A Snicker of Magic by Natalie Lloyd
Jul 9, 2014
I usually don't like books set in quaint and cutesy small towns.
I usually don't like books narrated in first person by wordy 11-year-olds.
But in spite of all of that (or maybe, just maybe, because of it), I loved A Snicker of Magic.
The moon is full the night Felicity Pickle and her mother and sister arrive in Midnight Gulch, Tennessee. Felicity is so tired of new beginnings (and it seems like her mother is addicted to them), but she is hoping that Midnight Gulch will finally be the place they can call home. It has a few things going for it: it's the town where her mother grew up (and where her Aunt Cleo still lives); it used to be full of magic (and still seems to have "a snicker of magic" flowing through it); and it's the home of the Beedle (who soon becomes Felicity's best friend).
As for Felicity, she is a girl who loves words. And she sees them everywhere she looks: suspended in the air, slithering across the floor, popping out of nowhere. They take on shapes and colors and give her glimpses into the mind and heart of those around her. In a fit of desperation to keep her mother still for a couple more weeks, Felicity signs up to share her words with the whole town at the Duel (a talent show of sorts). She is scared out of her mind, but as she learns more about the history of the town, she thinks this might be the way to free her family of the century-old curse they seem to be prisoners to.
In the weeks since I finished this book, I've pondered why I liked it so much. It was kind of a cross between The Center of Everything (which features a donut-obsessed town and Ruby's fear of reading her essay in front of a bunch of people) and Savvy (where Mibs and her family have certain magical gifts). In this case, the town is ice cream--not donut--obsessed; similar to Ruby, Felicity is afraid to share her words; and instead of a family with supernatural powers, there are a number of characters with certain unusual gifts or talents. But where it definitely didn't work for me in The Center of Everything or Savvy, something clicked here. And I can't figure out why.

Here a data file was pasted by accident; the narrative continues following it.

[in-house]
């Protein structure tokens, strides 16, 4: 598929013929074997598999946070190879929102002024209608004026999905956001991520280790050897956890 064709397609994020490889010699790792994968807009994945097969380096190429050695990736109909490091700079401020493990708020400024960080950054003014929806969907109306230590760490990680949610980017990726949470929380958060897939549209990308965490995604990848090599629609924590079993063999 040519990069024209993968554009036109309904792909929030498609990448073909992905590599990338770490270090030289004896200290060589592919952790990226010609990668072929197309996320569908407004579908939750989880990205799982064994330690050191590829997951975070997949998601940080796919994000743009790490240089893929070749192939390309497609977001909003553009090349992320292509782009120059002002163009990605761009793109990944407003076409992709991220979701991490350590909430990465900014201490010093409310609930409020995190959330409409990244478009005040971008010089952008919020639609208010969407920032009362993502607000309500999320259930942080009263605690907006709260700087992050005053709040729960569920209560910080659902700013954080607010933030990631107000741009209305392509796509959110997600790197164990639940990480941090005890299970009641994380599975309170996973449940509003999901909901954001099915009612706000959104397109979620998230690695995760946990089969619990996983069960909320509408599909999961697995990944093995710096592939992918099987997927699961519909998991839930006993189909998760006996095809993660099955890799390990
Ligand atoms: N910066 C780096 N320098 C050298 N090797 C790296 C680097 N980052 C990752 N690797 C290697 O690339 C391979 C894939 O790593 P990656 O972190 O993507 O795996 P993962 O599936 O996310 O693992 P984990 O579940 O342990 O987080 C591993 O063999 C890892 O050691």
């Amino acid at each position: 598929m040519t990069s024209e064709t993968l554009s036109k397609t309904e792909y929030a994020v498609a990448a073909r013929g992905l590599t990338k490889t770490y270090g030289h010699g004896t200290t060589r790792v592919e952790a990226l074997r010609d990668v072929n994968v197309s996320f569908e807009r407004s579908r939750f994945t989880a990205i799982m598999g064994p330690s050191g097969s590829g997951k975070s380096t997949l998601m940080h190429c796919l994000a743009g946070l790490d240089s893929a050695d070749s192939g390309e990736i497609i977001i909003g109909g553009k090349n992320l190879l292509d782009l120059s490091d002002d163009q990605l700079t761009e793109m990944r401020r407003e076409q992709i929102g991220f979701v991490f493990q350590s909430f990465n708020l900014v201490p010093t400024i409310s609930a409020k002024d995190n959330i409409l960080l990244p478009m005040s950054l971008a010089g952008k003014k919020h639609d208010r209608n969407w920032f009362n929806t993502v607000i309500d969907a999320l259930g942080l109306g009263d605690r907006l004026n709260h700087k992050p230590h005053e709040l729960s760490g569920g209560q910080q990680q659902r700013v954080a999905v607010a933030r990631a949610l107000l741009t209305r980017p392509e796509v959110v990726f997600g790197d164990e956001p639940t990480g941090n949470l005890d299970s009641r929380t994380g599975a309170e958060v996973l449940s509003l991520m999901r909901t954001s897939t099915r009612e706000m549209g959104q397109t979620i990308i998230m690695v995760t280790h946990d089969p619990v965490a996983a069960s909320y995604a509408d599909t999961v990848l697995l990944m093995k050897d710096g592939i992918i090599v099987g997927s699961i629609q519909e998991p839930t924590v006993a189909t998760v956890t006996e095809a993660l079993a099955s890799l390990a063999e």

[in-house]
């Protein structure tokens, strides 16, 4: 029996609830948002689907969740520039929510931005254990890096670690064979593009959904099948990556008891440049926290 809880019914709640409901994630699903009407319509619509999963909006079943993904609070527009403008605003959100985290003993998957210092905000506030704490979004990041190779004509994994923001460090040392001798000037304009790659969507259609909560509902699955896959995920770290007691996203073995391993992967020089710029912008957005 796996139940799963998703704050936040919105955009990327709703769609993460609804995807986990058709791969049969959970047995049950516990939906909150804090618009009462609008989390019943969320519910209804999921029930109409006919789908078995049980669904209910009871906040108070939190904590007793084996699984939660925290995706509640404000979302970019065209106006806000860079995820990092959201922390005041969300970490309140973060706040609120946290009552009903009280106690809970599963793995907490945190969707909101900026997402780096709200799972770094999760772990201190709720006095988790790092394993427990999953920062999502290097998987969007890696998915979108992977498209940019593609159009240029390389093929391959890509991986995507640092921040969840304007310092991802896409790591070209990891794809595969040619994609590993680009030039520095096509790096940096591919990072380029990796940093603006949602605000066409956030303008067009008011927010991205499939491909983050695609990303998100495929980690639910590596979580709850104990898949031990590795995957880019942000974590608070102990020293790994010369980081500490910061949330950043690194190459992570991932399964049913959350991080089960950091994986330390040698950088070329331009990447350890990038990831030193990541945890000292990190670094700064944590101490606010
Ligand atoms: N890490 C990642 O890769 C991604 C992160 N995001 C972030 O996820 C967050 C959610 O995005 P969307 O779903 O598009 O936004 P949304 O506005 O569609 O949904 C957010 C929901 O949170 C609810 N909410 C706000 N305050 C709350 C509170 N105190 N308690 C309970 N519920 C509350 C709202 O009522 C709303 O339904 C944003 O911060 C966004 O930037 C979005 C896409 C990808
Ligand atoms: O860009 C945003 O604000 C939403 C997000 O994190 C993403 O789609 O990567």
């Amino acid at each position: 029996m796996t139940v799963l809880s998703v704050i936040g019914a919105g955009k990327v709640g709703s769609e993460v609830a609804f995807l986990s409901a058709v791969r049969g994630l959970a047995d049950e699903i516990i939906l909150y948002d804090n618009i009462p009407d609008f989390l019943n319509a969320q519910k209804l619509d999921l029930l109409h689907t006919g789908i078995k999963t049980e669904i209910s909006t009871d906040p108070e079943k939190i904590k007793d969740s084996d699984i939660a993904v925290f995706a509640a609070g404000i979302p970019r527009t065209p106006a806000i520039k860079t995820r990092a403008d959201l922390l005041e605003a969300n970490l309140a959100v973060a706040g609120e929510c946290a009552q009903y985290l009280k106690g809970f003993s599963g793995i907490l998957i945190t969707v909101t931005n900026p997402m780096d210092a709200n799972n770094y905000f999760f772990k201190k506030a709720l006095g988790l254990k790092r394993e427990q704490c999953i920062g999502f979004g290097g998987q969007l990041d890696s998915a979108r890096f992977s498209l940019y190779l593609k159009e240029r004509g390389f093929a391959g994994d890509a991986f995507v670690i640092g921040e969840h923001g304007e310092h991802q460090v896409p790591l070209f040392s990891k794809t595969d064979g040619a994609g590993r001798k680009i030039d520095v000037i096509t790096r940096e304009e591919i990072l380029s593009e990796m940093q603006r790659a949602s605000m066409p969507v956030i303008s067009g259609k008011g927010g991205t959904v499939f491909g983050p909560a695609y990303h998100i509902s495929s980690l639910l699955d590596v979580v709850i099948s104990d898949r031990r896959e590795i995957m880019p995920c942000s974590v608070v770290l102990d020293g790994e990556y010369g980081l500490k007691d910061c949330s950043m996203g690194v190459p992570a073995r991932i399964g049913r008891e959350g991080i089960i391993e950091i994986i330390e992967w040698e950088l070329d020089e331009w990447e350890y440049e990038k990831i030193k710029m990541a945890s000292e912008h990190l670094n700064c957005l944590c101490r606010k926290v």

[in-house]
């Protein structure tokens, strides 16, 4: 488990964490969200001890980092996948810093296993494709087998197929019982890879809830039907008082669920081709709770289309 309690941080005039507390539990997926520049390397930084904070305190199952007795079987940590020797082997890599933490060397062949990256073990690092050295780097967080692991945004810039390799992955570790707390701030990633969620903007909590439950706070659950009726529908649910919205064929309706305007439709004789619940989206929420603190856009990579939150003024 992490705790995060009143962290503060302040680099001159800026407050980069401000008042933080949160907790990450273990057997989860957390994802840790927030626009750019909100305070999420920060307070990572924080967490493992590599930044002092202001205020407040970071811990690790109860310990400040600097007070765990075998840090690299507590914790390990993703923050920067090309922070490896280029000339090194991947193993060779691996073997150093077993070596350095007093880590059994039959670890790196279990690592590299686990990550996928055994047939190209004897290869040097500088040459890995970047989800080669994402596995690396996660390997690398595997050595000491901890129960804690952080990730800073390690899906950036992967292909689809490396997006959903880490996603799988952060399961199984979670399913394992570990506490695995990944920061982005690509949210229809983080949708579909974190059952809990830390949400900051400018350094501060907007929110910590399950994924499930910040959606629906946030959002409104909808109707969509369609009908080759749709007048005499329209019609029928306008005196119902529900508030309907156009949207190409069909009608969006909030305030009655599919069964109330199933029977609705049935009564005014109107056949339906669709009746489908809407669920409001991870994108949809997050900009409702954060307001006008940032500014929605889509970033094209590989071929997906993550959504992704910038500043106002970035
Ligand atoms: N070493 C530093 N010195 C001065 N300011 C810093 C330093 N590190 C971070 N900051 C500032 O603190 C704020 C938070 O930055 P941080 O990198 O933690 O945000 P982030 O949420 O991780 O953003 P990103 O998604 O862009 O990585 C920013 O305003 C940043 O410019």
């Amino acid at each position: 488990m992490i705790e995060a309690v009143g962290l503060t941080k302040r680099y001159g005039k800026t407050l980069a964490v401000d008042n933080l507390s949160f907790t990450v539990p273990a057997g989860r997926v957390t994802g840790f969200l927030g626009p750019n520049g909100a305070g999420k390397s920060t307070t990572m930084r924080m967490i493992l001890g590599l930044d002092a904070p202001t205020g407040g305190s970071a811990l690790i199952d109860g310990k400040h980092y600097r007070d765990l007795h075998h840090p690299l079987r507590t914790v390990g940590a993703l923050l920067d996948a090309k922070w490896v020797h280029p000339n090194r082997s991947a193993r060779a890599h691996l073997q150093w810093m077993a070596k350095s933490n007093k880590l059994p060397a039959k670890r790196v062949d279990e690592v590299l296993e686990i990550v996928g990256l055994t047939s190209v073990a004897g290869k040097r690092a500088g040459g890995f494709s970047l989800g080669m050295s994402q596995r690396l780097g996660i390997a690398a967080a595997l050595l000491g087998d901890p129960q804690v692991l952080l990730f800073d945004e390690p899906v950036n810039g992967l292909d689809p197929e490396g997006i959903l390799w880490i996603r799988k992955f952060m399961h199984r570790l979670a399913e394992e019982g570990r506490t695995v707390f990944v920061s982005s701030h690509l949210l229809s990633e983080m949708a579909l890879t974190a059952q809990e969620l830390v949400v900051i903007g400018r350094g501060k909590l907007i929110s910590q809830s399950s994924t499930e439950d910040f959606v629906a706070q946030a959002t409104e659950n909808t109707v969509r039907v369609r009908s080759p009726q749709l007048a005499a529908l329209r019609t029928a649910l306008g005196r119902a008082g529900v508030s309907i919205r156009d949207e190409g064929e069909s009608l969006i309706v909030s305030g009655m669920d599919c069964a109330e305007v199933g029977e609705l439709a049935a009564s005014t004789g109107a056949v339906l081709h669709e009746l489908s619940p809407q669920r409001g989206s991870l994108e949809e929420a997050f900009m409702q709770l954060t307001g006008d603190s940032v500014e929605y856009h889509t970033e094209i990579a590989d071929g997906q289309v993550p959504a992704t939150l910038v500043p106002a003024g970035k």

Maybe I felt a certain connection with some of those quirky characters. Or maybe it was because I found their quirkiness absolutely endearing (Jewell Pickett's Lube & Dye; Rosie Walker's cowboy boots; Day Grissom's gnarly beard; Boone Harness's banjo).
Maybe the wide assortment of ice cream flavors (Blackberry Sunrise, Chocolate Orange Switcheroo, Chocolate Chip Pork Rind) were just more novel to me than donuts.
Maybe it was the element of mystery that threaded its way through the entire story. Or maybe I liked the link to history and the past.
Maybe it had to do with the fact that Felicity wasn't just trying to help herself but also her mother and Florentine and everyone else who'd been affected by the events of the past.
Maybe it was because the writing painted a distinct and vivid picture. (For example, this: "The base of the sky was turning orange and pale pink. I figure that was the sun's way of yawning and stretching before it puts its hands on the hills and pushes on up into the sky.")
Maybe it was because even though the ending was very satisfying, it wasn't perfect.
Or maybe something about me is different. Maybe I've changed. Maybe I'm less cynical. Maybe I'm more willing to believe in "a snicker of magic."
For whatever the reason, I was completely smitten with Felicity's story. It has received some early Newbery attention (Betsy Bird of A Fuse #8 Production predicted it to be "the most divisive book of 2014"), and I personally would not be one bit disappointed to see it receive a little Newbery love. That said, I can understand why everyone might not love it. Quite frankly, I'm still surprised by how much I enjoyed it, and a part of me wants to read it again to see if it was just some weird sort of fluke.
But love it, I did. And admit it, I will.